The term "文白异读 (literary-colloquial distinct readings)" have strict academic definition. Not every homograph is 文白异读 (literary-colloquial distinct readings). Not every literary-colloquial distinction is 文白异读 (literary-colloquial distinct readings).

Books on Chinese phonology do not list de/di as 文白异读 (literary-colloquial distinct readings).

The differences between 文白异读 (literary-colloquial distinct readings) are systematic in nature. For instance, there is an (u)o/ao relationship:

Such a systematic relationship is not a coincidence. This is so because 文白异读 (literary-colloquial distinct readings) reflects the contact of two sound systems. It is systematic in nature.

But it is not the case with de/di. There is no systematic relationship with the e/i pair.

So what is it?

"De" is just a weak form of "di". In Chinese, words seldom have weak form. But "的" is so common (it is the most commonly used character in modern Mandarin, both oral and written), and its meaning is so not concrete (it has no real content meaning; it is a function word that serves a lot of grammatical functions), it has a weak form. It takes the schwa sound, just like the typical weak form of an English word, because the schwa sound is the most neutral, some would say the easist sound that a human mouth can make.

Its written form is stabilized only recently. In 1940s, some writers still use "底" (di).

Two other similar words are "着" and "了". Both take the schwa sound as the weak form: "zhe" and "le". Note that the "proper" pronunciations or strong forms of these words, "di", "zhuo" and "liao", have no similarity at all. Their common feature is in there grammatical function.

In older songs (songs in the 1980s for instance), you can still hear singers use "zhuo" and "liao" respectively. But as I have noticed, these two pronunciations are fading more quickly than "di". You can still hear "di" occasionally in new songs, but "zhuo" and "liao" can only be heard in really old songs.

Naturally, weak forms are commonly used in colloquial occasions, and strong forms are used in more formal and literary occasions and in emphasis. Songs, of course, are more formal, literary and emphatic. (Yes, there is also a literary-colloquial distinction here, but it is not 文白异读 (literary-colloquial distinct readings).)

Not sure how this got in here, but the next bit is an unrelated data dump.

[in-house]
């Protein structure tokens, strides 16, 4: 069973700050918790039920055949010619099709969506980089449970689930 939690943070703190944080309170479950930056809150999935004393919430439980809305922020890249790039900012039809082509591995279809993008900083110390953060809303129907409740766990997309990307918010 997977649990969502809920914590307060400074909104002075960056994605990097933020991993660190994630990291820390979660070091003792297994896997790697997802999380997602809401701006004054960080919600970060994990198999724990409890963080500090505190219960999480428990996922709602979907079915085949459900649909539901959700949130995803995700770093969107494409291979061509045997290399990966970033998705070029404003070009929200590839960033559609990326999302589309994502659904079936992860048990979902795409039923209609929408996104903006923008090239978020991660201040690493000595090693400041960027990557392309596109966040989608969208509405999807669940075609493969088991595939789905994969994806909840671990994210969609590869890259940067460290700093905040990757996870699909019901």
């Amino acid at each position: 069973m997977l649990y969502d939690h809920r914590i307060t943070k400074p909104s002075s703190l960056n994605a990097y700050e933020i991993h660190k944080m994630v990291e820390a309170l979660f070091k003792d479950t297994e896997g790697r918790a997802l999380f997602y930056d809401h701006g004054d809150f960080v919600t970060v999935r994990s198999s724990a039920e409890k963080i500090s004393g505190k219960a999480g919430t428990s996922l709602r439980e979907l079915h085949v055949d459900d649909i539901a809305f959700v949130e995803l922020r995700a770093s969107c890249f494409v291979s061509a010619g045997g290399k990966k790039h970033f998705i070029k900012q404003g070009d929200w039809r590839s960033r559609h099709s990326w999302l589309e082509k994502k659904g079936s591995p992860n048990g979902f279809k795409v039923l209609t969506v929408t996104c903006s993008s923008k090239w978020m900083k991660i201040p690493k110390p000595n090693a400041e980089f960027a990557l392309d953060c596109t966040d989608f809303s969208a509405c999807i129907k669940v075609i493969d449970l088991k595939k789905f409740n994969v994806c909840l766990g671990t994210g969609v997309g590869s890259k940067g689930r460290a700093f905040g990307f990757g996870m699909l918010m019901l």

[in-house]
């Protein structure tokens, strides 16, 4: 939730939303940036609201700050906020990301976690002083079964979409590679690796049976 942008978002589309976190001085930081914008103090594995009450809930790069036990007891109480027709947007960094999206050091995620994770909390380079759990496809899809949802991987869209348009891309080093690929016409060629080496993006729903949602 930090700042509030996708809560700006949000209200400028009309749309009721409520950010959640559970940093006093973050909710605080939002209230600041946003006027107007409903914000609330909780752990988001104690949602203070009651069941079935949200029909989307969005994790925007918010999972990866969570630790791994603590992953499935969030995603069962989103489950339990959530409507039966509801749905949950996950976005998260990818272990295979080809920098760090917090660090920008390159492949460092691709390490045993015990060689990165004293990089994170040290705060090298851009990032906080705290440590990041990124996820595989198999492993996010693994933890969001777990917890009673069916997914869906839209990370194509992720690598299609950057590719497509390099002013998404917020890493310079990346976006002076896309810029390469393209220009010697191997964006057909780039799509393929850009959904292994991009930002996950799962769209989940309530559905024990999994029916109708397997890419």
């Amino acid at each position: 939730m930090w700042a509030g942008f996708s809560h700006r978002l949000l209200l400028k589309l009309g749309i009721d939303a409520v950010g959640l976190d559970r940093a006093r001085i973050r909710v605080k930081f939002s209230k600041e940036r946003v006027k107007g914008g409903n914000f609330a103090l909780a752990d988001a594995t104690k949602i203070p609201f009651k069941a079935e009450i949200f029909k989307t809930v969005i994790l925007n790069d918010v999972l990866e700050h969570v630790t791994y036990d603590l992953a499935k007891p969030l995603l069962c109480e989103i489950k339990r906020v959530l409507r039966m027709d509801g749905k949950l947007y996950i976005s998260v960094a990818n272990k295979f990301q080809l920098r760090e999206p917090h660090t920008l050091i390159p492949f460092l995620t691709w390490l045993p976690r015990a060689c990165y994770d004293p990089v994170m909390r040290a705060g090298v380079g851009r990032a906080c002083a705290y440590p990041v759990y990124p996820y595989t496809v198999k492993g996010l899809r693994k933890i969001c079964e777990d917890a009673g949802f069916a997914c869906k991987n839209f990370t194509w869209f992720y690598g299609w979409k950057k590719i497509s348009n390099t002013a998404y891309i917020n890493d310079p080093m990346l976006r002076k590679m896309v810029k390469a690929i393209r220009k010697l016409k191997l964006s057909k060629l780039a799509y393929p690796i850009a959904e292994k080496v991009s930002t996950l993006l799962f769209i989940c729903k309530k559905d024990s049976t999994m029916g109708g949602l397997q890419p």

And don't forget the influence of dialects. Speakers of non-Mandarin dialects often have difficulty learning 轻声 (the neutral/fifth/zeroth tone) and weak forms. They may just stick to the strong form "di".

The two forms are more or less in in free variation. That means both pronunciations are right. It is not wrong to say "some people just do it". If you say "di", people may think you are stilted or having an accent, but they won't think your pronunction is wrong.

My recommendation is to use "de" in daily speech and "di" in songs. That way, you talk naturally and sing with refinement. :)

Some people pronounce this as "di" all the time and some people say "di" to just add some spice (or sound cool) or add a little bit of emphasis.

Example of this I have heard people say something simple as：

Tāmen shì wǒ di hǎo péngyǒu

I've also heard it sang in songs just to match other parts of the song or to fit in well with the rest of the song.

It is a tradition from theatrical performances (such as Chinese Opera) to replace vowel 'e' with 'i' or other vowels for quality and clarity of the tone. It's even true for pop music until the late 1990's.

Good question.

the examples of pronouncing "di" are:

• can you go in to more detail about the third area you describe above? – tbaums Dec 18 '11 at 7:11
• @tbaums OK.一语中的 means making a pointed comment, 目的地 means destination, 众矢之的 means a target of public attack. – macskuz Dec 18 '11 at 11:34
• The example in the question is about the possessive particle 的, which sometimes is pronounced as "di". This answer doesn't address that at all. – Derek Ploor Apr 12 '12 at 13:18

Sometimes it is because of where the person is from (different accents and proununciations), other times is that the person speaking is joking (I have friends who do this) but for songs, I think its just because of making it fit in with the other lyrics.

• Hi user4633 and thank you for your answer. Can you please improve it by explaining what you mean in further detail? What local accents do you mean? What contexts? Short answers are not considered very constructive and could be downvoted and consequently removed from the site. – bytebuster Dec 31 '12 at 3:06